The UN General Assembly just held a vote declaring the Russian annexation of Crimea to be illegal. Eleven countries voted against this resolution: Russia, Armenia, Belarus, Bolivia, Cuba, North Korea, Nicaragua, Sudan, Syria, Venezuela and Zimbabwe.

Why did these countries side with Russia and voted against this resolution? Historical reasons? Present economic or political relationships?

  • The bigger question is why many countries didn't vote, like the other 4 of BRICS and many many countries having military relationships with Russia. Commented Mar 31, 2014 at 10:14
  • @CsBalazsHungary - Count the # of Chinese in Siberia across Amur. Then your mystery will be solved.
    – user4012
    Commented Mar 31, 2014 at 14:25
  • @DVK I doubt it would provide the answer. Communist China and Sovietunion had diplomatic problems out of Chinese territories inside "Russia", but I don't see serious leftovers of this debate. As I see they are pretty much work together as BRIC countries. The only reason I can imagine that China wanted to keep some neutrality in this subject since USA and Russia are both very important trade partner for them. Commented Mar 31, 2014 at 14:30
  • @CsBalazsHungary - you should be thinking of the future (China having an option to annex that arean later) than the past (minor border disputes). USA/US/Russia multipolarity balance is also a valid thing to think of.
    – user4012
    Commented Mar 31, 2014 at 14:35
  • 1
    @DVK China has more regions with a cultural markup that would make a break from mainland china plausible. For example Tibet or Xinjiang (For it's Muslim population)
    – user45891
    Commented Aug 5, 2014 at 22:18

2 Answers 2


For most of those countries, it's a mixture of factors:

  • Russian financial support, military support, or energy support (particularly with regard to Syria)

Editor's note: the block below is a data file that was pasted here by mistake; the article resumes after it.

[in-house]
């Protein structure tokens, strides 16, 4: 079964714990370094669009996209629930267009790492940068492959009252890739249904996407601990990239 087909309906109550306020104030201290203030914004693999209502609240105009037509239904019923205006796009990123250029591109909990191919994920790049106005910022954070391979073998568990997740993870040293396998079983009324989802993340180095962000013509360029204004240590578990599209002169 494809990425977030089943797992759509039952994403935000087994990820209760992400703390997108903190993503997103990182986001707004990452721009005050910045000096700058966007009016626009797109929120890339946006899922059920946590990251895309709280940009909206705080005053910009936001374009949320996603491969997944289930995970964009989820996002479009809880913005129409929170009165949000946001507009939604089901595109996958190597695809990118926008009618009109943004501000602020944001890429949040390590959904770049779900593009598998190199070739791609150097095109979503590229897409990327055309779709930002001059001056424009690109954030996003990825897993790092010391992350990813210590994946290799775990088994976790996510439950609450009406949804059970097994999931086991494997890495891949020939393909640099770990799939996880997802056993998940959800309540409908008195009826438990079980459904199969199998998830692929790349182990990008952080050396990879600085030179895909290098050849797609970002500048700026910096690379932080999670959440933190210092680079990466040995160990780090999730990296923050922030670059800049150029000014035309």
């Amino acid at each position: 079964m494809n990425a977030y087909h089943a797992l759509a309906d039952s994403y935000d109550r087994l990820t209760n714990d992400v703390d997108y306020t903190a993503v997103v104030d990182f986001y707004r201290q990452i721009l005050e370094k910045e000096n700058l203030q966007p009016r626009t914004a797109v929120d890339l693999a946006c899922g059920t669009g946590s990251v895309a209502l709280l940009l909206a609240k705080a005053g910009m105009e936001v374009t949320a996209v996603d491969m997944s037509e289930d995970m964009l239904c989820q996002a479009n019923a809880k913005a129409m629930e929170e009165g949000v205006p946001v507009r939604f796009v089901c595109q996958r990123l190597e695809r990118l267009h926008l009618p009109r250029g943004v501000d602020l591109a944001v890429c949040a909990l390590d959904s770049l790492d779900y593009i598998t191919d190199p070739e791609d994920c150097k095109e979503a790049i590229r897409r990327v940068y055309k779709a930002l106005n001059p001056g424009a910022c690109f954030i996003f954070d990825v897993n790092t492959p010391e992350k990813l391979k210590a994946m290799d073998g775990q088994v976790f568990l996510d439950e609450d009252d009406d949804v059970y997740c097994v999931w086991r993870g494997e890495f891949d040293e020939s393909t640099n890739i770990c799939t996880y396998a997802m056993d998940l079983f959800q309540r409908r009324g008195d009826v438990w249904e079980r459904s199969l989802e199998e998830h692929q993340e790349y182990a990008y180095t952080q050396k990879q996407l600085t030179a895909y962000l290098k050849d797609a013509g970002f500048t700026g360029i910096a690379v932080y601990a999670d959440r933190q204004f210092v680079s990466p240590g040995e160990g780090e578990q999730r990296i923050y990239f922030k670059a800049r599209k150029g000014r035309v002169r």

• Opposition to the West and intent to deliver diplomatic defeats or to not be seen by a domestic audience supporting the West (Bolivia, Venezuela, Cuba, Nicaragua voting together in Chavista style against the West)
  • Allegiance to Russia in diplomatic matters (particularly Belarus, to a much lesser extent Armenia)
  • Refusal to set a precedent regarding annexation (particularly Armenia)

The last bullet point begs extrapolation on Armenian policy toward the breakaway province of Nagorno-Karabakh, which is ethnic Armenians in an area that was considered Azerbaijan at the breakup of the Soviet Union. It's today governed as a non-recognized state from Stepanakert, but with lots of support from the Armenian government in Yerevan. The Yerevan government generally regards NK and the Stepanakert government as closely affiliated with Armenia. There are clear indications that Yerevan might like to annex Stepanakert despite an unresolved border dispute with the Azeris. In particular, NK would be a non-contiguous exclave of Armenia and would be an enclave wholly of Azerbaijan - absent some territorial conquest.

The Crimea resolution might be applicable to the Nagorno-Karabakh situation, as an example of annexing a group of co-ethnics or co-nationals in a neighbor's breakaway region, so Yerevan does not want to establish bad precedent. Also, it would be useful to have Russia on its diplomatic side in the dispute. Armenia has had to walk a diplomatic tightrope in the Caucasus, with Muslim opponent nations, the Russian giant, and the Georgian cousin all creating a multipolar situation with confused and crossways goals and allegiances.


I would guess that North Korea does not support US or Western military involvement in any circumstances, since :

First they have the history of the Korean war, which was a UN effort led by the US military. They consider it an invasion of their territory by imperialist forces and prevents the unification of Korea.

Second, supporting any UN military efforts sets the precedent that such actions could be used on them in the future for such reasons as their nuclear weapons development or severe human rights violations.


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